Geography Through Food Essay

Geography. The subject that launched a thousand boring textbooks, colored a million blank outline maps, and created untold blank stares. Geography.

But it doesn’t have to be that way. If you want to see your students’ eyes light up, let them explore geography through food. 

It’s really the perfect tool for understanding a location and the people that live there. Few connections are closer than those between people, the food they eat, and the land where they live. Here’s a smattering of what food can teach us:

  • Food tells us about the climate and physical geography of a location.  
    Certain crops and livestock need certain conditions. Why is fondue and cheese in general popular in Switzerland? You find a lot of herds in those mountain valleys. The Mediterranean climate and hills of Italy are perfect for growing grapes. 
  • Food reveals the history of a location. Pasta and pizza are Italian, right? Pasta didn’t come to Italy until Marco Polo traveled the Silk Road and brought back the technique from Mongol China.The tomatoes for pizza sauce weren’t even found in Europe until u went and bumbled into the Western Hemisphere. Columbus of course was from Genoa, and carried with him a letter for the Great Khan of the Yuan Dynasty that Marco Polo had written about.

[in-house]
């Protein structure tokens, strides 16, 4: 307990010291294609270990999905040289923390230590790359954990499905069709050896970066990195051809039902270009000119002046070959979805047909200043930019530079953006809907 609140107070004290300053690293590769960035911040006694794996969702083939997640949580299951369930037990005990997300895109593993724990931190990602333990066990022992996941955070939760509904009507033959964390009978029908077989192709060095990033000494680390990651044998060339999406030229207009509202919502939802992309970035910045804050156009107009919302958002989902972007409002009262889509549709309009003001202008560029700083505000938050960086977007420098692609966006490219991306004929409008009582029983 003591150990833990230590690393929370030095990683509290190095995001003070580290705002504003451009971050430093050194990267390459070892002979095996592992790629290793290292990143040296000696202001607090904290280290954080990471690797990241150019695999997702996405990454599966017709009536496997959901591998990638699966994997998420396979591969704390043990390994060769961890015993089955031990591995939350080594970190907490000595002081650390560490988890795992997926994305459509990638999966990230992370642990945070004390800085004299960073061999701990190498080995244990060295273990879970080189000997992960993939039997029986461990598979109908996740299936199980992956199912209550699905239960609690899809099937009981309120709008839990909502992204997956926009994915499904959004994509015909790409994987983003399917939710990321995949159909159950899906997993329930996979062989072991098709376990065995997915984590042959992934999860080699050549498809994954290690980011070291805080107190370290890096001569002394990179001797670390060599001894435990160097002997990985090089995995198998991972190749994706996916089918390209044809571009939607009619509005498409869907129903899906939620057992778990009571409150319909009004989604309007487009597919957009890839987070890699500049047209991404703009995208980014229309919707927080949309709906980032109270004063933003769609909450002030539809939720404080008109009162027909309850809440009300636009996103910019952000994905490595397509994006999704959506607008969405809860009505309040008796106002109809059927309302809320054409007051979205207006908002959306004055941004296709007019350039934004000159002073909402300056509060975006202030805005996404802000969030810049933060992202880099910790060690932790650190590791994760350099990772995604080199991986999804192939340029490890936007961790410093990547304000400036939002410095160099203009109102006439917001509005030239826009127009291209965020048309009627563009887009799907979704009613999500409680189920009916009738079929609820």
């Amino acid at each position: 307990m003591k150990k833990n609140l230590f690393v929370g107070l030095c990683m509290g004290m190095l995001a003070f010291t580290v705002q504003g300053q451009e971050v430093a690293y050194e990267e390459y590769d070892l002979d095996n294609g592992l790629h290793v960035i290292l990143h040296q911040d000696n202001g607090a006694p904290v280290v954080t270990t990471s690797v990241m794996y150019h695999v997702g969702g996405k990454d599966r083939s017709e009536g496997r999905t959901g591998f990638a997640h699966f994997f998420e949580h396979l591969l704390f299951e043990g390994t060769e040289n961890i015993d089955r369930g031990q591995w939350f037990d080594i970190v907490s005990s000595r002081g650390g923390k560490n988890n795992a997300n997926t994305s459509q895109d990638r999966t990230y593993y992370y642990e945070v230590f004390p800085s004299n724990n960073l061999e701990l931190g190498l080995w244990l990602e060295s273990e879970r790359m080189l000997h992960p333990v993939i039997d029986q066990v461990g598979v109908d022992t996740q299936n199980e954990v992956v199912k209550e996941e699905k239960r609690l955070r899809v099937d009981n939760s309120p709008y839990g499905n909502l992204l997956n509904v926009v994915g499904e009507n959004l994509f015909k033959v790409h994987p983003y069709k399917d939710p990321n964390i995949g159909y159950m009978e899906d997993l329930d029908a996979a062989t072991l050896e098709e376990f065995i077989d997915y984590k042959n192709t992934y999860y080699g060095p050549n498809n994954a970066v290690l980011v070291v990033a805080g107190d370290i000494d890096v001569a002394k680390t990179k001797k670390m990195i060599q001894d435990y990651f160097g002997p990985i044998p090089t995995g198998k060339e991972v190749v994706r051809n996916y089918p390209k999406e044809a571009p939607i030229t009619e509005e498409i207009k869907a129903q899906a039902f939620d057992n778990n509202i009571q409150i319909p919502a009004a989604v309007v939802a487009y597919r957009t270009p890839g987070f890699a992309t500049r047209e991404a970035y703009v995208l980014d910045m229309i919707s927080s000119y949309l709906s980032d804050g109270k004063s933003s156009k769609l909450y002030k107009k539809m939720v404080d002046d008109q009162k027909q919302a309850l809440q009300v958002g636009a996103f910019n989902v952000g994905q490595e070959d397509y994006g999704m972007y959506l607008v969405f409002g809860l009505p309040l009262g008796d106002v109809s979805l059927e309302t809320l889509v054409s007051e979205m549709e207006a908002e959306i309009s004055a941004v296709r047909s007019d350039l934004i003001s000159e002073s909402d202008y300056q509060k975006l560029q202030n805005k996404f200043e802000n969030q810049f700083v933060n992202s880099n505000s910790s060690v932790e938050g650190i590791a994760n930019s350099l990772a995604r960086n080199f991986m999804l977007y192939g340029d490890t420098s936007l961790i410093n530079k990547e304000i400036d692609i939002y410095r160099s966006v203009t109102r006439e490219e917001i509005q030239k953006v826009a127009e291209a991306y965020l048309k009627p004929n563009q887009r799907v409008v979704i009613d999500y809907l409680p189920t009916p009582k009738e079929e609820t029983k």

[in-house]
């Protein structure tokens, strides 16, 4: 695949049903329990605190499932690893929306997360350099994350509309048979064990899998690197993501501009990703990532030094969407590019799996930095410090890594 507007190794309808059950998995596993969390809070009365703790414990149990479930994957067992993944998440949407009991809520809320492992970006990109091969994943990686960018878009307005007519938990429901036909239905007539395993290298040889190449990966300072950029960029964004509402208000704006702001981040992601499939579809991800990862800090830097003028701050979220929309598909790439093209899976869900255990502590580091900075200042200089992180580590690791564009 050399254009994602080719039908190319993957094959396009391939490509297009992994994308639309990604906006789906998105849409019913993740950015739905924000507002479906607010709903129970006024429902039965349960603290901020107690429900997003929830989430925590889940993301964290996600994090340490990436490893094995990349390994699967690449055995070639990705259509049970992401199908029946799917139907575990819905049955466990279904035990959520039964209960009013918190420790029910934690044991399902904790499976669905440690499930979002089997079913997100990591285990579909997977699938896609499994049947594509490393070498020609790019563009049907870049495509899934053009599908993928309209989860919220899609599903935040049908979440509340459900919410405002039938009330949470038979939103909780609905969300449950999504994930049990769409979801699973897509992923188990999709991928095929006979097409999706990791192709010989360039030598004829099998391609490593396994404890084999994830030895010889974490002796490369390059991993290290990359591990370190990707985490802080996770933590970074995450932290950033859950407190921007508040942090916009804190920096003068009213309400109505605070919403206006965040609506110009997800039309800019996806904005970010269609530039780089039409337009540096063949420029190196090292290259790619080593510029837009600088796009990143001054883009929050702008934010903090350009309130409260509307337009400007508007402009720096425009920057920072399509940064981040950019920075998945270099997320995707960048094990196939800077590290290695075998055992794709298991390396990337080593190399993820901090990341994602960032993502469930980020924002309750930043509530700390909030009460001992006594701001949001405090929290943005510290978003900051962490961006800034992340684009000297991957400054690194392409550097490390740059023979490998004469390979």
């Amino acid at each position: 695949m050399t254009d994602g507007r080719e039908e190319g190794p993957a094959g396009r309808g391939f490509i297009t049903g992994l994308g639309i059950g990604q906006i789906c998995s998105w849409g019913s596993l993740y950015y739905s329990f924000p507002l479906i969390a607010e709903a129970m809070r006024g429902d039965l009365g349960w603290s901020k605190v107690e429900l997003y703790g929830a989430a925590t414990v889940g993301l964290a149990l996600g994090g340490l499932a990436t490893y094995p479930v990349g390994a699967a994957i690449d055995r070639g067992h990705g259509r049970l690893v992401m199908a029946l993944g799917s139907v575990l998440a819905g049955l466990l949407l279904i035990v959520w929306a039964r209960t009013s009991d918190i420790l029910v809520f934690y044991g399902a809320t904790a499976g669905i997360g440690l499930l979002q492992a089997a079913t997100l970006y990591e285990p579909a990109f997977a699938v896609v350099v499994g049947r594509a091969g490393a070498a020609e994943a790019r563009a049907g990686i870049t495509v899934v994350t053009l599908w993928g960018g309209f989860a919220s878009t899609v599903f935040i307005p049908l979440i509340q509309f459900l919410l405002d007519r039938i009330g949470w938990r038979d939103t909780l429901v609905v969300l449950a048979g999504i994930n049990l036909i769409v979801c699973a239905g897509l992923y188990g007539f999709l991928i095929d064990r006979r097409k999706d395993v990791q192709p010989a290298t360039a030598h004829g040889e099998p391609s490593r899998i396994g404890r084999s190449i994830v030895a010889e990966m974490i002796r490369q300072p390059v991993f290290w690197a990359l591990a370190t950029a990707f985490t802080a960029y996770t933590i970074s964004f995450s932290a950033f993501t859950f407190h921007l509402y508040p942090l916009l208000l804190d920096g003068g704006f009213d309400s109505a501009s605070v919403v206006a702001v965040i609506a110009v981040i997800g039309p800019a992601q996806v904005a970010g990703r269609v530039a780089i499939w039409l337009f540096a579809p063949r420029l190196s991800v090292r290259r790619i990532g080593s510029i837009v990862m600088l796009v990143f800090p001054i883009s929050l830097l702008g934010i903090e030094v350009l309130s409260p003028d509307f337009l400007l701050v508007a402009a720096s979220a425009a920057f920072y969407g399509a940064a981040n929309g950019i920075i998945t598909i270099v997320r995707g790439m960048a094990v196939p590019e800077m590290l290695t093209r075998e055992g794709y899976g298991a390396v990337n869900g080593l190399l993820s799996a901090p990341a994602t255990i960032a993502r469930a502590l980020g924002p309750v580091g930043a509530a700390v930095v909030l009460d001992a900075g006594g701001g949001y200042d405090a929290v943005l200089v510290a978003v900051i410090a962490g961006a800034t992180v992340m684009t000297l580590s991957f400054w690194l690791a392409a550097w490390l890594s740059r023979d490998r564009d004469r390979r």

• Food speaks to us about the culture of a country. 
    Some foods are eaten only on special occasions, some have religious connotations, and some tell us about certain groups of people. Take everyone’s favorite French dish, Ratatouille. It was traditionally a food for peasant farmers. Too poor to afford meat they would chop up all the vegetables they had and season liberally with herbs. This they would leave to simmer all day while they worked the fields, and upon returning viola a hot and delicious meal. Or take the delicious desserts you can find in the coffee houses of Vienna. In Vienna you’ll find customers lingering for hours over coffee and apfelstrudel, sometimes with friends, sometimes alone reading a newspaper.

All this is just the tip of the iceberg. There are so many different, unique, and distinct foods found all over the world. You could teach a geography course solely through food. 

I’ve turned Geography Through Food into a project as part of my Europe unit. Students picked a country and a dish, and have started researching the connection between their food and the physical geography, history, and culture of their location. They are enthusiastic, excited, and 100% engaged, all things that warm my teacher heart.

Best of all will be when they present, they’ll all bring enough for everyone in the class to have a bite. It’ll be a great day of learning, discovery, and food.

High School
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